The apparent military ouster of Egyptian President Mohammed Morsi is a triumph for the coalition of protestors who have massed in Tahrir Square in recent days. They include many of the young, secular, tech-savvy activists who captured the world’s imagination more than two years ago, when they helped bring down Hosni Mubarak’s autocratic regime. That’s one reason the Obama Administration hasn’t attempted to stop or even condemn the coup. Morsi’s removal may well empower forces that are more friendly to the U.S. than the Muslim Brotherhood. It also signals the end of a decade-long U.S. project to bring democracy to the Middle East. (Update: The military has deposed Morsi and suspended Egypt’s constitution. Follow the latest developments at Bloomberg News.)
In the aftermath of the terrorist attacks of Sept. 11, 2001, the administration of George W. Bush initiated a profound shift in U.S. foreign policy. The U.S. would no longer continue to give a blank check to autocratic Arab regimes that deprived their citizens of political liberty. The logic of the Freedom Agenda, as it came to be known, was that democracy would help ease the frustrations of restive Arab populations and stem the appeal of Islamic extremism. That theory was one of Bush’s main justifications for invading Iraq, a decision that ultimately brought to power a government allied with Iran. The Bush Administration also pushed for elections in the Palestinian Authority—which were won by Hamas, an organization committed to Israel’s destruction.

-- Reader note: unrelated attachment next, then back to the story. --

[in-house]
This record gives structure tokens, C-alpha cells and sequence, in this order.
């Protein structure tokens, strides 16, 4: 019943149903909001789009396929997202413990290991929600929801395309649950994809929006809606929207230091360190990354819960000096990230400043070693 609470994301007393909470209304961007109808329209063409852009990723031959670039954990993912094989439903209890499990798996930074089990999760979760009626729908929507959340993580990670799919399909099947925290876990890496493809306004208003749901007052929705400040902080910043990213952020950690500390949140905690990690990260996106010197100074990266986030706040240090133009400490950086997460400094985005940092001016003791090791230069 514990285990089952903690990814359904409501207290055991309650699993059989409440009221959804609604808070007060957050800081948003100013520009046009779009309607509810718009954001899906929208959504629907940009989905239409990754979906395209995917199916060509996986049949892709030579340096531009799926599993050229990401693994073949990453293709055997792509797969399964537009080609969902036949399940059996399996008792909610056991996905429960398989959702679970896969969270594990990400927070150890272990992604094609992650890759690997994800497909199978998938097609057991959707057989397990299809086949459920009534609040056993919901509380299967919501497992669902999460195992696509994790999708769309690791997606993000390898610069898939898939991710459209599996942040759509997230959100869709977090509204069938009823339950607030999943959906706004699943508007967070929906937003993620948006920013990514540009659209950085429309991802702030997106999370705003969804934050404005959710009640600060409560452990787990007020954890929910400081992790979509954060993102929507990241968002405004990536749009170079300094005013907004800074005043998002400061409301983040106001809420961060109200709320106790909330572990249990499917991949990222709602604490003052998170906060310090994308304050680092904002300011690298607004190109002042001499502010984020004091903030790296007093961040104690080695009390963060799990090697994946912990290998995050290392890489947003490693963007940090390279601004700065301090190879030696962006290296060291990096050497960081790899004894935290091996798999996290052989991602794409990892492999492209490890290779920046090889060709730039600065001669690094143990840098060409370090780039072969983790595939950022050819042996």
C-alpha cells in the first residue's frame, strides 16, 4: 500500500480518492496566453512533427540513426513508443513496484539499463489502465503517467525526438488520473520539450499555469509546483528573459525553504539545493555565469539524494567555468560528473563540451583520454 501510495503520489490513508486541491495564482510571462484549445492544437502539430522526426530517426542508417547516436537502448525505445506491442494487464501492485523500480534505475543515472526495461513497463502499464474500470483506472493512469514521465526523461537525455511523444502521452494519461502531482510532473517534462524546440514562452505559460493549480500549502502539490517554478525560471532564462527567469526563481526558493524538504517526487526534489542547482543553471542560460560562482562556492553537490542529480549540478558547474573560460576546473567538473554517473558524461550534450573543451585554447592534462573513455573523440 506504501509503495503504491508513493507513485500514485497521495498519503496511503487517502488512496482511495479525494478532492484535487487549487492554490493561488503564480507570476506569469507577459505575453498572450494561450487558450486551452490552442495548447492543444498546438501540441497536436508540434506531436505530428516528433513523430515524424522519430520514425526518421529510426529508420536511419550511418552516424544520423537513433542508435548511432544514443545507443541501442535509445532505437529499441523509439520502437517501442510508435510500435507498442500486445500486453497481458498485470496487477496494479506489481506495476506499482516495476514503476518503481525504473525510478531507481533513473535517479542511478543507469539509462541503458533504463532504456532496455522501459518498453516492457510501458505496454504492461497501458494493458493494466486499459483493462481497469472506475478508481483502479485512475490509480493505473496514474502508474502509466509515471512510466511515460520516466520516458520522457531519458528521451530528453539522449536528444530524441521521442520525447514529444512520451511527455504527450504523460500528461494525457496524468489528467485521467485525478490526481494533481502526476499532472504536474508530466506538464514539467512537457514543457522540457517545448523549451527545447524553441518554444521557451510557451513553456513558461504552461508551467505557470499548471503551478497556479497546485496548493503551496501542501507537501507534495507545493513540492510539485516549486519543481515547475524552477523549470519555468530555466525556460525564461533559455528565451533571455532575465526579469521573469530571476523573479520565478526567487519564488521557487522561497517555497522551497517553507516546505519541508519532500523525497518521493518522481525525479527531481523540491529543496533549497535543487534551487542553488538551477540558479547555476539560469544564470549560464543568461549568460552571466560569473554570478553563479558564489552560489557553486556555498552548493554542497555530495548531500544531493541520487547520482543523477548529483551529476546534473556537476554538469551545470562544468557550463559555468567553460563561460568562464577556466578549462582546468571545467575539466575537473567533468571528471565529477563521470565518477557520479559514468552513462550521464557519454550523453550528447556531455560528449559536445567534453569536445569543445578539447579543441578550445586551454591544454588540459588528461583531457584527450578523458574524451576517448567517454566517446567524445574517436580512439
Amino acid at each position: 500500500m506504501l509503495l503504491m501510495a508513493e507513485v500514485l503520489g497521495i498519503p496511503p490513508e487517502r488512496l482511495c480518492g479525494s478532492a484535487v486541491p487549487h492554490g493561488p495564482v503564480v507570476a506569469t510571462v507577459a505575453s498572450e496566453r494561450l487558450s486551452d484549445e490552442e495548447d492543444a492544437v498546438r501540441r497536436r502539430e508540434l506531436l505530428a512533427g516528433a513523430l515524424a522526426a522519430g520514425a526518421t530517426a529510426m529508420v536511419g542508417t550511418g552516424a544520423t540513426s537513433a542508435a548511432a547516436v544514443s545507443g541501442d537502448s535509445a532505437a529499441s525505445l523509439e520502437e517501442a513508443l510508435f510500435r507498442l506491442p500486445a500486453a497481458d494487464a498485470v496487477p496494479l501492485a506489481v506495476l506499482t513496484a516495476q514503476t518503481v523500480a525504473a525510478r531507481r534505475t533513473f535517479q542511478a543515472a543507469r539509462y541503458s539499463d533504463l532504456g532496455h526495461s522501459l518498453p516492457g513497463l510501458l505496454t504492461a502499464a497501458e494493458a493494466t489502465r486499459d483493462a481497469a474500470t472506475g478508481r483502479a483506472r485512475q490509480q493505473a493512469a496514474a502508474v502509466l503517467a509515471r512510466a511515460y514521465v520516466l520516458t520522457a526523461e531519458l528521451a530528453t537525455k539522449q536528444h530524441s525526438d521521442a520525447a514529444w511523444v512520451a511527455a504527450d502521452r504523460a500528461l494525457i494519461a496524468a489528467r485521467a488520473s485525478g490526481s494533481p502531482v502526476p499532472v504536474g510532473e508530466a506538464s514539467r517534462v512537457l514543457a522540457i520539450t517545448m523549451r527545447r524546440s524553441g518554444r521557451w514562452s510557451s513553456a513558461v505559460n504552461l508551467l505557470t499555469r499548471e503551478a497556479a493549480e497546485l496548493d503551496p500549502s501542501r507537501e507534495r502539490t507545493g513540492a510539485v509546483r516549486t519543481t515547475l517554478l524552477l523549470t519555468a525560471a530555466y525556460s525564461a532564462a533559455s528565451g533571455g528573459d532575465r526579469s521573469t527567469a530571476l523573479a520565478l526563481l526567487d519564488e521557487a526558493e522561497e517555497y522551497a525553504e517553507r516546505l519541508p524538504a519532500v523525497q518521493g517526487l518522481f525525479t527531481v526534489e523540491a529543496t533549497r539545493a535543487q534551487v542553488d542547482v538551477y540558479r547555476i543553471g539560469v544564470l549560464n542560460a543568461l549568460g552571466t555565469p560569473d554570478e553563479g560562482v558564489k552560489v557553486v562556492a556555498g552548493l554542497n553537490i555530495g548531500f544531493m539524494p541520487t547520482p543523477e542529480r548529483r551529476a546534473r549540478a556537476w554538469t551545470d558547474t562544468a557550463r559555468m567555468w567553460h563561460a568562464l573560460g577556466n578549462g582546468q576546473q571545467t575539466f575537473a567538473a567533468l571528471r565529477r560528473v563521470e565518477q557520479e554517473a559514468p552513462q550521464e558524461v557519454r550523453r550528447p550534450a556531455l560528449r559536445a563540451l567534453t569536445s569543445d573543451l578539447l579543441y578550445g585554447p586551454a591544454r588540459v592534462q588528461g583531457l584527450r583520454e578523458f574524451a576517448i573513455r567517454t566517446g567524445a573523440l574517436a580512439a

In 2008, Barack Obama staked his presidential candidacy on his opposition to the Iraq war. In office, Obama sought to distance himself from the excesses of the Freedom Agenda, telling a Cairo audience that while the administration supported the democratic aspirations of Egyptians, “no system of government can or should be imposed upon one nation by any other.” As the Arab Spring unfolded in 2011, however, Obama more openly embraced democratization. The administration gave tacit support to the revolution in Tunisia, publicly called for Mubarak to step down, and undertook military action to aid the rebellion against Libya’s Muammar Qaddafi.
The result has been, in a word, chaos. Of the countries in the Middle East in which the U.S. has supported regime change since 2003, only Tunisia can be said to be anything resembling a stable, functioning state. Even there, Islamist parties have been the biggest electoral winners—just as the Muslim Brotherhood proved the most formidable political organization in Egypt once elections were finally held last year. It’s little surprise that the U.S. has pretty much stopped talking about the goal of implanting democracy in the region. The Obama Administration isn’t pushing for elections in Jordan or Saudi Arabia or Bahrain. Obama has agreed to send arms to the rebels battling Syrian dictator Bashar al-Assad, but only after they seemed to be on the brink of military defeat. And in Egypt, the U.S. has stood by as tanks have rolled into downtown Cairo and brought down the curtain on modern Egypt’s first democratically elected government.
In strategic terms, this studious inaction may be sensible. There’s little to gain for the administration in propping up incompetent leaders, like Morsi, who have little interest in cooperating with the U.S. anyway. But it’s now impossible for Obama to credibly claim that America supports democracy in the Middle East. The illusion is over. Realpolitik has triumphed over idealism. Happy 4th of July.